The Raymond M. Alf Museum of Paleontology recognized Dr. Thomas J. DeVries with the Alf Award for Excellence in Paleontological Research and Education at the annual Peccary Society dinner, held on October 21, 2017. The award honors a paleontologist who demonstrates exceptional achievement both in original scientific research, as well as in education and outreach at the primary and secondary school (K-12) levels. Continue reading →
Imagine being a teenager, and learning about the history of life with actual fossils at your fingertips; or the thrill of discovering a species new to science; or publishing a research project in an internationally-recognized scientific journal. These aren’t just hypotheticals at the Alf Museum. They are at the core of an innovative and unique high school program.
The Raymond M. Alf Museum of Paleontology at The Webb Schools is the only nationally accredited museum in the United States located on a high school campus and the only museum in the world that engages secondary school students in all aspects of it program, particularly fossil collecting and research—an opportunity unique to The Webb Schools. The museum is active in the international scientific community and also provides educational programming for the public.
Webb biology teacher Ray Alf’s early interest in fossils led him to conduct a student expedition to the Mojave Desert in 1936. Fortuitously, Alf and Bill Webb ’39 found a mammal skull belonging to a new, 15 million year-old species of fossil peccary, or pig, a discovery that inspired Alf to undertake a life-long quest to study the history of life. Over the next thirty years Alf led numerous fossil collecting trip or “Peccary trips” where he and his students amassed a large collection of scientifically significant specimens. In 1968, the Raymond M. Alf Museum of Paleontology was constructed to house and exhibit Alf’s collections and public tours began. Over the next three decades, there was a drive to bring the museums programs and operations up to professional standards, and in 1998, the Alf Museum was accredited by the American Alliance of Museums—a distinction earned by less than 5% of museums nationwide.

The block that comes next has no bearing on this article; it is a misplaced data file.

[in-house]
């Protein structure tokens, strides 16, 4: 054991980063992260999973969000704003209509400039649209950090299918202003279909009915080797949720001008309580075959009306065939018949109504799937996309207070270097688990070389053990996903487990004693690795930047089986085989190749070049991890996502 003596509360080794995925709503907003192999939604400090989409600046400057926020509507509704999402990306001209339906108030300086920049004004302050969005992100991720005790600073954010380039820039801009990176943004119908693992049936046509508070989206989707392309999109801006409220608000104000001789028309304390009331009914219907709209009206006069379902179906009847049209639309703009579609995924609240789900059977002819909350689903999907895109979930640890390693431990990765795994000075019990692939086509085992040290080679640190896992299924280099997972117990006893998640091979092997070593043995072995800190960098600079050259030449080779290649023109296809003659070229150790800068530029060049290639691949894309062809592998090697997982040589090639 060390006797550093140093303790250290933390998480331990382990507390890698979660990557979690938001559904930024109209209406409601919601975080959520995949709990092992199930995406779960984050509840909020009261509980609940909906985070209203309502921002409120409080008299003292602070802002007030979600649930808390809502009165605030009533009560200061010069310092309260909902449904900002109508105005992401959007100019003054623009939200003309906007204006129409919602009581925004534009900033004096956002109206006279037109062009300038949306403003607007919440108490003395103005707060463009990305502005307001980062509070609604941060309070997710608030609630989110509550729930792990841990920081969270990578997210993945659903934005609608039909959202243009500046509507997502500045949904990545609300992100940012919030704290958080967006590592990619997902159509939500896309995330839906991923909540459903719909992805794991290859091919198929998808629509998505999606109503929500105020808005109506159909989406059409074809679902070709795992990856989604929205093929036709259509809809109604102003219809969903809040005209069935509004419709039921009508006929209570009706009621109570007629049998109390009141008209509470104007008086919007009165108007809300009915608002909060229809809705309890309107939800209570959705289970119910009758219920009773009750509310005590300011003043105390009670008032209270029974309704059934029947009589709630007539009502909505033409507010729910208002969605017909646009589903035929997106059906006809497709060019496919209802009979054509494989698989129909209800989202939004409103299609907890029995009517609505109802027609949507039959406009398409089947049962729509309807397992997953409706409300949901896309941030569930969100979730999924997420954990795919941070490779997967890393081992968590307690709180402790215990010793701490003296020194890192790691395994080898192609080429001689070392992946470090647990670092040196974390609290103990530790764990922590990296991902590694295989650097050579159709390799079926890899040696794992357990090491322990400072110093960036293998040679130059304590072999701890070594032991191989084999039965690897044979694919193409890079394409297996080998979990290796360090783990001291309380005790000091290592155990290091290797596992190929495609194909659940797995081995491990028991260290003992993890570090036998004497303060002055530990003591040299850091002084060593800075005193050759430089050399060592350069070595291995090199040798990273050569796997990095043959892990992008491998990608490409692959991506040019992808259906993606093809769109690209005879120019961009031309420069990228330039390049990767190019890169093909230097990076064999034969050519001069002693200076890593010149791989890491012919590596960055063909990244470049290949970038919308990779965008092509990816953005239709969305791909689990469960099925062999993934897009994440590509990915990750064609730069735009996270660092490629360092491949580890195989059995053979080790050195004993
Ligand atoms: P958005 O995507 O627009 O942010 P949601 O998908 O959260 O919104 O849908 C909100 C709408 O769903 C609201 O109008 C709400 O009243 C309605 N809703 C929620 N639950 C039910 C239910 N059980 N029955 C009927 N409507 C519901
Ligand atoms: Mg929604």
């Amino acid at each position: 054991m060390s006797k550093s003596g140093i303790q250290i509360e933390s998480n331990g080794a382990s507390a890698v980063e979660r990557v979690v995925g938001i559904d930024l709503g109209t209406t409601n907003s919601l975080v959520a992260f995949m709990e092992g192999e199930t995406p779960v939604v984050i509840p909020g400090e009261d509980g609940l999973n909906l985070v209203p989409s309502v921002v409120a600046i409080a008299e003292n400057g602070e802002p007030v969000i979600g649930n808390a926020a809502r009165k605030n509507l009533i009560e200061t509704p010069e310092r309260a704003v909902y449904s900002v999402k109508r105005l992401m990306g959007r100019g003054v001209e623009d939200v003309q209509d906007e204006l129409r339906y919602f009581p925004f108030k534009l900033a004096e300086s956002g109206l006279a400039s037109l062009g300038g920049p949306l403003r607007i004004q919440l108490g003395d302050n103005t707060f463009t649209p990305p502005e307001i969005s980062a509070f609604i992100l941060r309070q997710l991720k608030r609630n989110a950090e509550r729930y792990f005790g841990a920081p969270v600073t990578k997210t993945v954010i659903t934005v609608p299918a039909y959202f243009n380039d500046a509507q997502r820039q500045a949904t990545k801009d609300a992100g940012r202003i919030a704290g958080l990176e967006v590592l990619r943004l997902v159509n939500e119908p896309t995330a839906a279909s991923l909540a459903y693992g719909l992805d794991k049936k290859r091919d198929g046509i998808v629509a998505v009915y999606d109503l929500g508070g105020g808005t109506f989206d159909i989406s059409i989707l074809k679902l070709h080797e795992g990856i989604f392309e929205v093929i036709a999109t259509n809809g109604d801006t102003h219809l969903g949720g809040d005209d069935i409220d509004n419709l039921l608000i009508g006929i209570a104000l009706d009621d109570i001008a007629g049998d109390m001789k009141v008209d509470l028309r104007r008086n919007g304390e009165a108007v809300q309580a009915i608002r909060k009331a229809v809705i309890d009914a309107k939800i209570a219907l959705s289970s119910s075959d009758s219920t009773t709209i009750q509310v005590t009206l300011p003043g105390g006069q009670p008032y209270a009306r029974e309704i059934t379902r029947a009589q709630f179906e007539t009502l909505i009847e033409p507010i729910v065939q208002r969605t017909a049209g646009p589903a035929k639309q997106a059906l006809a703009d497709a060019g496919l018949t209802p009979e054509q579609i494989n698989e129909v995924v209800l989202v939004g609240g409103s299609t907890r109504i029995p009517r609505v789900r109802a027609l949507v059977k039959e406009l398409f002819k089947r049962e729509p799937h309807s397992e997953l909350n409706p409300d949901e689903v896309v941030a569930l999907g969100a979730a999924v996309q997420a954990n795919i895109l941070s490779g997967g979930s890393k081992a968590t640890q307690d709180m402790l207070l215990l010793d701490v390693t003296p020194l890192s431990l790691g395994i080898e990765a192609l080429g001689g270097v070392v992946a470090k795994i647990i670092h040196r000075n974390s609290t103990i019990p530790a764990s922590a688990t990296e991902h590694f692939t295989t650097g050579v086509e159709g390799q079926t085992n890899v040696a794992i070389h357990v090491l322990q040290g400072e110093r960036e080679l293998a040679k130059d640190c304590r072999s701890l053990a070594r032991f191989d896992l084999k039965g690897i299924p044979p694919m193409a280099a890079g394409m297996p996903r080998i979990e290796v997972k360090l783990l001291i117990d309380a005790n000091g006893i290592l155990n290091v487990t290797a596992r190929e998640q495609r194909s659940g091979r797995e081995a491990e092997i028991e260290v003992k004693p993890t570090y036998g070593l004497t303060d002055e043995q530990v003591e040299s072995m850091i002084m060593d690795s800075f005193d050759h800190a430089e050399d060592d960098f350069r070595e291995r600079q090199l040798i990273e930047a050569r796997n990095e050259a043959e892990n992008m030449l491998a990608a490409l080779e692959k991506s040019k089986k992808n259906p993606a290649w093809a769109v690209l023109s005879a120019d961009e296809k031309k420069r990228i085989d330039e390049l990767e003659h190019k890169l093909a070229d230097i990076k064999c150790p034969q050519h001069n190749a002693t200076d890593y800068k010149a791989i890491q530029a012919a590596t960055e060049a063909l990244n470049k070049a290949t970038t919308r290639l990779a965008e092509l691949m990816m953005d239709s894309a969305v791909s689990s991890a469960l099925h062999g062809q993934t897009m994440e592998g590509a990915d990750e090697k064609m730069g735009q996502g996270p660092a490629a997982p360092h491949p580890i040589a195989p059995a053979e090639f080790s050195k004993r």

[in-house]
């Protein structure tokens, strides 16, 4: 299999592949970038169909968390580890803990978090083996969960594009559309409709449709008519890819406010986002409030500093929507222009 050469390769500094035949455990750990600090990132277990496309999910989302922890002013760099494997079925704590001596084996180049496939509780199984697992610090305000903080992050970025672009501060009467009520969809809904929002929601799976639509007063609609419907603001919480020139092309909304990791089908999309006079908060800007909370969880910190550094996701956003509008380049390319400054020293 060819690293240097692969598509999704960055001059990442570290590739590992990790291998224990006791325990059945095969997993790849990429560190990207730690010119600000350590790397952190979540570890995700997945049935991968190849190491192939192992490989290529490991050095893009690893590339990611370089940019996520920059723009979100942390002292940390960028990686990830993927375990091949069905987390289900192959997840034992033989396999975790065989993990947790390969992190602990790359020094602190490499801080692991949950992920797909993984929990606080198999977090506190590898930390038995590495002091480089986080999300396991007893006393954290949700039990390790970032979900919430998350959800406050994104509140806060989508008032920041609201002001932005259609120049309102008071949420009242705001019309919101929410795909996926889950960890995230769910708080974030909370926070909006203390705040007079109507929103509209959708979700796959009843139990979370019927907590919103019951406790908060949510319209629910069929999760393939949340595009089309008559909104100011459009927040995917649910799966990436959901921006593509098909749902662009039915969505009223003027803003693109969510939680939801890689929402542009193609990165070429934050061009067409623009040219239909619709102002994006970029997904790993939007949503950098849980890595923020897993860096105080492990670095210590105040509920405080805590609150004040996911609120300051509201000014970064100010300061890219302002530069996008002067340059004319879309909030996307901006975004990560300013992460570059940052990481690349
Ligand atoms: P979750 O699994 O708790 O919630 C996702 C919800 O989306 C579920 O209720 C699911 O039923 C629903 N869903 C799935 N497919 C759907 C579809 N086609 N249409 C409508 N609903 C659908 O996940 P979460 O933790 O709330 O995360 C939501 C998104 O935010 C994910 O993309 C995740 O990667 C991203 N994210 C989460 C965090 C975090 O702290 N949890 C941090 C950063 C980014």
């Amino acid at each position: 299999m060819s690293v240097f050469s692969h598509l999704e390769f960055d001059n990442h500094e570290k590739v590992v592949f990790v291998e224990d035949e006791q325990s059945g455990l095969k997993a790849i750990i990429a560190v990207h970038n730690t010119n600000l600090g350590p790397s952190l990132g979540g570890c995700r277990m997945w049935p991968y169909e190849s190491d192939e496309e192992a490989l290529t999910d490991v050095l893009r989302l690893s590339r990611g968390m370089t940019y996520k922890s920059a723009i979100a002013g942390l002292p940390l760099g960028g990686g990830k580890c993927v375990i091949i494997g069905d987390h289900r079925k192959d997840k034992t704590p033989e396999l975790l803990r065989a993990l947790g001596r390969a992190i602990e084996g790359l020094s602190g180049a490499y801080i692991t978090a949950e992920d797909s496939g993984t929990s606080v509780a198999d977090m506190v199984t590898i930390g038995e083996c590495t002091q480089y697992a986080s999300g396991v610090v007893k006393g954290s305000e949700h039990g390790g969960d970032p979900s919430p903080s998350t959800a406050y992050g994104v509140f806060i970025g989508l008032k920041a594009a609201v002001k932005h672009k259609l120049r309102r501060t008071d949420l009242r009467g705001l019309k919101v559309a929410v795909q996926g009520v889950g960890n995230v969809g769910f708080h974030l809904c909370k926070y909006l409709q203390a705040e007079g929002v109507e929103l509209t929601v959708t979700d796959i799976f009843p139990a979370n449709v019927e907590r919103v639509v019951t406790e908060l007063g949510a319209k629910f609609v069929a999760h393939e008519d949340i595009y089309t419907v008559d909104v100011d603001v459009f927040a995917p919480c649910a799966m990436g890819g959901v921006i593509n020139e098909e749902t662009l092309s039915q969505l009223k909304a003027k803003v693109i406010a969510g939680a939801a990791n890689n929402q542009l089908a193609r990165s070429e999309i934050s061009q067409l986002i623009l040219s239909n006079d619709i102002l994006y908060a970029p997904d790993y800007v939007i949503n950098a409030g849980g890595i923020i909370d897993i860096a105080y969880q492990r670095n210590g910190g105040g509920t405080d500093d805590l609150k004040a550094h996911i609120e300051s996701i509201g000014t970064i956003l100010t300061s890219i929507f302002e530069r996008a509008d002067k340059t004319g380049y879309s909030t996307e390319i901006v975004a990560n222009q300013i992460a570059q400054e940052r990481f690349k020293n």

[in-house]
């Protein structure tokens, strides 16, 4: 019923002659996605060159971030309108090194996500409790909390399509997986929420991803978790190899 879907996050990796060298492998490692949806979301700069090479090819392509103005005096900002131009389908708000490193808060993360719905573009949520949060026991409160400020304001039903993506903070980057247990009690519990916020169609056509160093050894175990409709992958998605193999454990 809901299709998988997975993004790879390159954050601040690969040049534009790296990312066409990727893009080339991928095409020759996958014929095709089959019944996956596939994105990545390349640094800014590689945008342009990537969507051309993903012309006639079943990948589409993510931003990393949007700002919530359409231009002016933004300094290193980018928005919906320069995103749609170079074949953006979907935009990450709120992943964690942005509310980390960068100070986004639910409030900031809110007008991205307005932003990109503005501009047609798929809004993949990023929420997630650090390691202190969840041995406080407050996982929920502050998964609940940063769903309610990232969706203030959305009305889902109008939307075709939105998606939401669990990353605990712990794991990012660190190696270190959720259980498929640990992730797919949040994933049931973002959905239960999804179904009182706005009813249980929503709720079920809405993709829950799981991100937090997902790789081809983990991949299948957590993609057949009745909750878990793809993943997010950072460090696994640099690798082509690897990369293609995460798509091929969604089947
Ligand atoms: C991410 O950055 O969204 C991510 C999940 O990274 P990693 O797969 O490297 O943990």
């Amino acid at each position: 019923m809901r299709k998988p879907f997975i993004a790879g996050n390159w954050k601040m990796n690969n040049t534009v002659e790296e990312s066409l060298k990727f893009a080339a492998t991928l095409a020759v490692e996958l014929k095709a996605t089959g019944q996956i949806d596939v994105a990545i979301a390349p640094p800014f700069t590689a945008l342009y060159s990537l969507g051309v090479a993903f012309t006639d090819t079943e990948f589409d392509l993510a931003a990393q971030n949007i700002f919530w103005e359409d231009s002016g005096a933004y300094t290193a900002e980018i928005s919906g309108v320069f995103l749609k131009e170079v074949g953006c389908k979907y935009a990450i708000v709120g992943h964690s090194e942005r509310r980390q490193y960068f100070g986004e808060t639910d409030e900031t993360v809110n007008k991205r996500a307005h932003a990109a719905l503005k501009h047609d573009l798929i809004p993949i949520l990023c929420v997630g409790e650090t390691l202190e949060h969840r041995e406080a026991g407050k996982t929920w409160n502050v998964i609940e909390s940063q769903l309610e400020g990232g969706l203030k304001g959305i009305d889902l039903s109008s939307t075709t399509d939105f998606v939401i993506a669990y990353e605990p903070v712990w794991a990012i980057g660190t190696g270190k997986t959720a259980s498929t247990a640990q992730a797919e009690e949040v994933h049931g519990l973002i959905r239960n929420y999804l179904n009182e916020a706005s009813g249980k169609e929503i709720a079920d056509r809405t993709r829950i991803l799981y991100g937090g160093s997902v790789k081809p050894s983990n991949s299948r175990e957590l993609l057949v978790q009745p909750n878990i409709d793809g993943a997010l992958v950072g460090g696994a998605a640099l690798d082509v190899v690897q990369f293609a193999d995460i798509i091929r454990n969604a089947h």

*Federal specimens shown were collected under permit from the Bureau of Land Management and US Fish and Wildlife Service.
Gabriel Santos began work on September 1st as the Alf Museum‘s first ever collections manager, an endowed position funded by a generous gift from Gretchen Augustyn and family. Gabe will be working closely with Augustyn Family Curator of Paleontology Dr. Andy Farke to catalog, organize, and care for our ever expanding collection of scientifically significant fossils. Continue reading →